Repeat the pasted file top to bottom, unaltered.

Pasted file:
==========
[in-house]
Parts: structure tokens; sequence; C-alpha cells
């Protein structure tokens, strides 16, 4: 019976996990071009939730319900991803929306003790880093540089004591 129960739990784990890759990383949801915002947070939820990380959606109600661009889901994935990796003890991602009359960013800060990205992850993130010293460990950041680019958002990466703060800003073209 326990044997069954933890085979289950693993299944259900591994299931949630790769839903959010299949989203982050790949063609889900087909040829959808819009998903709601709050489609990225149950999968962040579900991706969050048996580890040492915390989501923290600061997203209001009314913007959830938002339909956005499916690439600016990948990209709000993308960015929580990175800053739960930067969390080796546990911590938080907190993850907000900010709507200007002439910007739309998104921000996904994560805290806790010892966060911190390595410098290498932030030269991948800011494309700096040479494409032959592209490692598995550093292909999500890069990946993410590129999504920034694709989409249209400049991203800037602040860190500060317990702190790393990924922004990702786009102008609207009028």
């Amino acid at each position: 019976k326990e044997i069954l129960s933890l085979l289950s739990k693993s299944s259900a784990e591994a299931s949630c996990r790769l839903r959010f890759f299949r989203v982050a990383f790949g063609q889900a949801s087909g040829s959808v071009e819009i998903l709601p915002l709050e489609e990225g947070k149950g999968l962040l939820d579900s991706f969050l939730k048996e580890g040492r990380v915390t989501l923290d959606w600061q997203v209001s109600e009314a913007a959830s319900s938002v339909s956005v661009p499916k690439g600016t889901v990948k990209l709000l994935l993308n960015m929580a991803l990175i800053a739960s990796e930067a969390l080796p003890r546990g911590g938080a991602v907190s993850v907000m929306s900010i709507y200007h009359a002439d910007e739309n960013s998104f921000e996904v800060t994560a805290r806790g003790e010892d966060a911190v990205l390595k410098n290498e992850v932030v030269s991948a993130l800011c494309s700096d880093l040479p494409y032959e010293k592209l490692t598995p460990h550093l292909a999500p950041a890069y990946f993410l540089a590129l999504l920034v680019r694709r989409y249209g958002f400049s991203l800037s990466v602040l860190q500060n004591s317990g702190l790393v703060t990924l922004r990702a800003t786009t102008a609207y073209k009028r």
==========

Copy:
[in-house]
Parts: structure tokens; sequence; C-alpha cells
């Protein structure tokens, strides 16, 4: 019976996990071009939730319900991803929306003790880093540089004591 129960739990784990890759990383949801915002947070939820990380959606109600661009889901994935990796003890991602009359960013800060990205992850993130010293460990950041680019958002990466703060800003073209 326990044997069954933890085979289950693993299944259900591994299931949630790769839903959010299949989203982050790949063609889900087909040829959808819009998903709601709050489609990225149950999968962040579900991706969050048996580890040492915390989501923290600061997203209001009314913007959830938002339909956005499916690439600016990948990209709000993308960015929580990175800053739960930067969390080796546990911590938080907190993850907000900010709507200007002439910007739309998104921000996904994560805290806790010892966060911190390595410098290498932030030269991948800011494309700096040479494409032959592209490692598995550093292909999500890069990946993410590129999504920034694709989409249209400049991203800037602040860190500060317990702190790393990924922004990702786009102008609207009028």
């Amino acid at each position: 019976k326990e044997i069954l129960s933890l085979l289950s739990k693993s299944s259900a784990e591994a299931s949630c996990r790769l839903r959010f890759f299949r989203v982050a990383f790949g063609q889900a949801s087909g040829s959808v071009e819009i998903l709601p915002l709050e489609e990225g947070k149950g999968l962040l939820d579900s991706f969050l939730k048996e580890g040492r990380v915390t989501l923290d959606w600061q997203v209001s109600e009314a913007a959830s319900s938002v339909s956005v661009p499916k690439g600016t889901v990948k990209l709000l994935l993308n960015m929580a991803l990175i800053a739960s990796e930067a969390l080796p003890r546990g911590g938080a991602v907190s993850v907000m929306s900010i709507y200007h009359a002439d910007e739309n960013s998104f921000e996904v800060t994560a805290r806790g003790e010892d966060a911190v990205l390595k410098n290498e992850v932030v030269s991948a993130l800011c494309s700096d880093l040479p494409y032959e010293k592209l490692t598995p460990h550093l292909a999500p950041a890069y990946f993410l540089a590129l999504l920034v680019r694709r989409y249209g958002f400049s991203l800037s990466v602040l860190q500060n004591s317990g702190l790393v703060t990924l922004r990702a800003t786009t102008a609207y073209k009028r």